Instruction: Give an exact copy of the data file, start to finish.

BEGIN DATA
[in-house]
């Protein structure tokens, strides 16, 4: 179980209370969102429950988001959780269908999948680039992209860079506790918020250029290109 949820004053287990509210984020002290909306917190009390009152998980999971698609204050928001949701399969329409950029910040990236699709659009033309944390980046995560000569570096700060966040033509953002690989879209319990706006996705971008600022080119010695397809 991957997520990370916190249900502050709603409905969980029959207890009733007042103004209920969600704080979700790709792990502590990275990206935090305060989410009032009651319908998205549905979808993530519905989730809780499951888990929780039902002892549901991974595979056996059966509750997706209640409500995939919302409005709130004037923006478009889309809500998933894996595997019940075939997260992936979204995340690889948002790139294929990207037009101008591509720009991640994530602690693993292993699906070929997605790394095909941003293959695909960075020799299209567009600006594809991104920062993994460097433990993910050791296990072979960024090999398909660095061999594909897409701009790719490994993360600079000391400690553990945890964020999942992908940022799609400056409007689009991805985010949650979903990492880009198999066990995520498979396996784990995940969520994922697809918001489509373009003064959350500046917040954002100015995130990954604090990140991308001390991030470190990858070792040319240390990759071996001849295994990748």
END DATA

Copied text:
[in-house]
């Protein structure tokens, strides 16, 4: 179980209370969102429950988001959780269908999948680039992209860079506790918020250029290109 949820004053287990509210984020002290909306917190009390009152998980999971698609204050928001949701399969329409950029910040990236699709659009033309944390980046995560000569570096700060966040033509953002690989879209319990706006996705971008600022080119010695397809 991957997520990370916190249900502050709603409905969980029959207890009733007042103004209920969600704080979700790709792990502590990275990206935090305060989410009032009651319908998205549905979808993530519905989730809780499951888990929780039902002892549901991974595979056996059966509750997706209640409500995939919302409005709130004037923006478009889309809500998933894996595997019940075939997260992936979204995340690889948002790139294929990207037009101008591509720009991640994530602690693993292993699906070929997605790394095909941003293959695909960075020799299209567009600006594809991104920062993994460097433990993910050791296990072979960024090999398909660095061999594909897409701009790719490994993360600079000391400690553990945890964020999942992908940022799609400056409007689009991805985010949650979903990492880009198999066990995520498979396996784990995940969520994922697809918001489509373009003064959350500046917040954002100015995130990954604090990140991308001390991030470190990858070792040319240390990759071996001849295994990748």